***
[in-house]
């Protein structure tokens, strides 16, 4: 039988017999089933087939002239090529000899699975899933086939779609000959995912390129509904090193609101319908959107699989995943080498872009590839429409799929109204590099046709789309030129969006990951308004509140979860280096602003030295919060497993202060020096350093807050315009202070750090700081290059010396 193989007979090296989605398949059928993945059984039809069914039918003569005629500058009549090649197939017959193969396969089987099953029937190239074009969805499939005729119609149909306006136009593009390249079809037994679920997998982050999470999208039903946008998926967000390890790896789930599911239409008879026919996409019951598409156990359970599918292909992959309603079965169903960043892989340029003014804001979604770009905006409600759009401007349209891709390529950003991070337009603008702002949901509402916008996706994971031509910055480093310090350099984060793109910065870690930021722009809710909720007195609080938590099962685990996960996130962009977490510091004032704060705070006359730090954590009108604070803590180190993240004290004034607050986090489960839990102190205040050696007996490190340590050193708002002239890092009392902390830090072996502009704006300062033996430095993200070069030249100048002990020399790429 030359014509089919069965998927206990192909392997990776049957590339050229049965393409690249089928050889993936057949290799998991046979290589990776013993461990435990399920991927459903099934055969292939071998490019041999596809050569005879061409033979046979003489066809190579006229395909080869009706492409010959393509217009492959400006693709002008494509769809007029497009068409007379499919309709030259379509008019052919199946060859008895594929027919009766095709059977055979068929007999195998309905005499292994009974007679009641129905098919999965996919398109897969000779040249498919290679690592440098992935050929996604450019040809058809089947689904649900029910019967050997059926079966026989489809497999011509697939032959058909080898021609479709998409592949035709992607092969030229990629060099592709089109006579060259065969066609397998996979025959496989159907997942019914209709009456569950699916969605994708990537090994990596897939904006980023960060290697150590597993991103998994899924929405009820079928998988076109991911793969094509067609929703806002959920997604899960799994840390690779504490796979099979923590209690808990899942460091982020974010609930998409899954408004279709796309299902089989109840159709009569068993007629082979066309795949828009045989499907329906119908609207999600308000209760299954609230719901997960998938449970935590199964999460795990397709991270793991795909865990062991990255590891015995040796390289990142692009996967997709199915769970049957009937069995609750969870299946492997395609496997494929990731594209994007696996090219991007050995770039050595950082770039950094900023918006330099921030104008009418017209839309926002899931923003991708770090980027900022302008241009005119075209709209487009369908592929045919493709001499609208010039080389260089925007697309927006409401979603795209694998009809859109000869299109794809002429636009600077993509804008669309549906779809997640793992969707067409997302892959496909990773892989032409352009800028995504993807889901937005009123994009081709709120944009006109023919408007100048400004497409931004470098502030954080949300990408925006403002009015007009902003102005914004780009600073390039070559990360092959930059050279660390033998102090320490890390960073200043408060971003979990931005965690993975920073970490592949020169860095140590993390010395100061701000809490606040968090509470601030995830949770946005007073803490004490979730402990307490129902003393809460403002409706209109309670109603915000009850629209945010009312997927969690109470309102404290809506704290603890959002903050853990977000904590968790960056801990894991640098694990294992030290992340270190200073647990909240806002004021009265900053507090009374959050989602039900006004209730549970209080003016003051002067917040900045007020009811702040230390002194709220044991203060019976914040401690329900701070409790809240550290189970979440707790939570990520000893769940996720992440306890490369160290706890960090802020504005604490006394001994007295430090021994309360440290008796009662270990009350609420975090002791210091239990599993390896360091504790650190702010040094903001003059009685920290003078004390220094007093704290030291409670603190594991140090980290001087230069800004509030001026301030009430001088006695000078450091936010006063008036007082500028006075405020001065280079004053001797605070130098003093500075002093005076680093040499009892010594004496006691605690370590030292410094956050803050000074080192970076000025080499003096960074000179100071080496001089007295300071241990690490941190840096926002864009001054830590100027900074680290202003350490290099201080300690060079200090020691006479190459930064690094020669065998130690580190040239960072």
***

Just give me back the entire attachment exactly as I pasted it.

[in-house]
């Protein structure tokens, strides 16, 4: 039988017999089933087939002239090529000899699975899933086939779609000959995912390129509904090193609101319908959107699989995943080498872009590839429409799929109204590099046709789309030129969006990951308004509140979860280096602003030295919060497993202060020096350093807050315009202070750090700081290059010396 193989007979090296989605398949059928993945059984039809069914039918003569005629500058009549090649197939017959193969396969089987099953029937190239074009969805499939005729119609149909306006136009593009390249079809037994679920997998982050999470999208039903946008998926967000390890790896789930599911239409008879026919996409019951598409156990359970599918292909992959309603079965169903960043892989340029003014804001979604770009905006409600759009401007349209891709390529950003991070337009603008702002949901509402916008996706994971031509910055480093310090350099984060793109910065870690930021722009809710909720007195609080938590099962685990996960996130962009977490510091004032704060705070006359730090954590009108604070803590180190993240004290004034607050986090489960839990102190205040050696007996490190340590050193708002002239890092009392902390830090072996502009704006300062033996430095993200070069030249100048002990020399790429 030359014509089919069965998927206990192909392997990776049957590339050229049965393409690249089928050889993936057949290799998991046979290589990776013993461990435990399920991927459903099934055969292939071998490019041999596809050569005879061409033979046979003489066809190579006229395909080869009706492409010959393509217009492959400006693709002008494509769809007029497009068409007379499919309709030259379509008019052919199946060859008895594929027919009766095709059977055979068929007999195998309905005499292994009974007679009641129905098919999965996919398109897969000779040249498919290679690592440098992935050929996604450019040809058809089947689904649900029910019967050997059926079966026989489809497999011509697939032959058909080898021609479709998409592949035709992607092969030229990629060099592709089109006579060259065969066609397998996979025959496989159907997942019914209709009456569950699916969605994708990537090994990596897939904006980023960060290697150590597993991103998994899924929405009820079928998988076109991911793969094509067609929703806002959920997604899960799994840390690779504490796979099979923590209690808990899942460091982020974010609930998409899954408004279709796309299902089989109840159709009569068993007629082979066309795949828009045989499907329906119908609207999600308000209760299954609230719901997960998938449970935590199964999460795990397709991270793991795909865990062991990255590891015995040796390289990142692009996967997709199915769970049957009937069995609750969870299946492997395609496997494929990731594209994007696996090219991007050995770039050595950082770039950094900023918006330099921030104008009418017209839309926002899931923003991708770090980027900022302008241009005119075209709209487009369908592929045919493709001499609208010039080389260089925007697309927006409401979603795209694998009809859109000869299109794809002429636009600077993509804008669309549906779809997640793992969707067409997302892959496909990773892989032409352009800028995504993807889901937005009123994009081709709120944009006109023919408007100048400004497409931004470098502030954080949300990408925006403002009015007009902003102005914004780009600073390039070559990360092959930059050279660390033998102090320490890390960073200043408060971003979990931005965690993975920073970490592949020169860095140590993390010395100061701000809490606040968090509470601030995830949770946005007073803490004490979730402990307490129902003393809460403002409706209109309670109603915000009850629209945010009312997927969690109470309102404290809506704290603890959002903050853990977000904590968790960056801990894991640098694990294992030290992340270190200073647990909240806002004021009265900053507090009374959050989602039900006004209730549970209080003016003051002067917040900045007020009811702040230390002194709220044991203060019976914040401690329900701070409790809240550290189970979440707790939570990520000893769940996720992440306890490369160290706890960090802020504005604490006394001994007295430090021994309360440290008796009662270990009350609420975090002791210091239990599993390896360091504790650190702010040094903001003059009685920290003078004390220094007093704290030291409670603190594991140090980290001087230069800004509030001026301030009430001088006695000078450091936010006063008036007082500028006075405020001065280079004053001797605070130098003093500075002093005076680093040499009892010594004496006691605690370590030292410094956050803050000074080192970076000025080499003096960074000179100071080496001089007295300071241990690490941190840096926002864009001054830590100027900074680290202003350490290099201080300690060079200090020691006479190459930064690094020669065998130690580190040239960072």